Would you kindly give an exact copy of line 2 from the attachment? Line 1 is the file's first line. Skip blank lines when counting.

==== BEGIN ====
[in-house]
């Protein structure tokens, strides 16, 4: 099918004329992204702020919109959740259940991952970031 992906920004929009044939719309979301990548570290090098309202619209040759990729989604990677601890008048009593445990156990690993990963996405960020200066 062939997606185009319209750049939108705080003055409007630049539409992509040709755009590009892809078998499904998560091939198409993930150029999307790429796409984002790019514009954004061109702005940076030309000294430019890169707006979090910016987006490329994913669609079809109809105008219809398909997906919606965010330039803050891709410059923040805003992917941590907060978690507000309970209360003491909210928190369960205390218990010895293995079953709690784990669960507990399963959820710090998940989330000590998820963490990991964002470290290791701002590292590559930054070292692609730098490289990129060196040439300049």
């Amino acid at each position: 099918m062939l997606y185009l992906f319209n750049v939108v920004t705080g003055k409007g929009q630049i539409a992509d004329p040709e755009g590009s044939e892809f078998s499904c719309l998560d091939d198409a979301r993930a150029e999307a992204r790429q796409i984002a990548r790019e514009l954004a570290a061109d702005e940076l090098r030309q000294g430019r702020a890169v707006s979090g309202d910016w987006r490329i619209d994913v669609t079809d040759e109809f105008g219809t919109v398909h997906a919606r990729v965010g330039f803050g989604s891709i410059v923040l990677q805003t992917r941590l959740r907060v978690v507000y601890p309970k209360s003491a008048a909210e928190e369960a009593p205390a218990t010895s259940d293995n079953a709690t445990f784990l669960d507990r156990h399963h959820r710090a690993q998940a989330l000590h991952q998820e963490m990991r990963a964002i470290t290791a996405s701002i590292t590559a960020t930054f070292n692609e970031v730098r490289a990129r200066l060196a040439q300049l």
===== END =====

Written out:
């Protein structure tokens, strides 16, 4: 099918004329992204702020919109959740259940991952970031 992906920004929009044939719309979301990548570290090098309202619209040759990729989604990677601890008048009593445990156990690993990963996405960020200066 062939997606185009319209750049939108705080003055409007630049539409992509040709755009590009892809078998499904998560091939198409993930150029999307790429796409984002790019514009954004061109702005940076030309000294430019890169707006979090910016987006490329994913669609079809109809105008219809398909997906919606965010330039803050891709410059923040805003992917941590907060978690507000309970209360003491909210928190369960205390218990010895293995079953709690784990669960507990399963959820710090998940989330000590998820963490990991964002470290290791701002590292590559930054070292692609730098490289990129060196040439300049």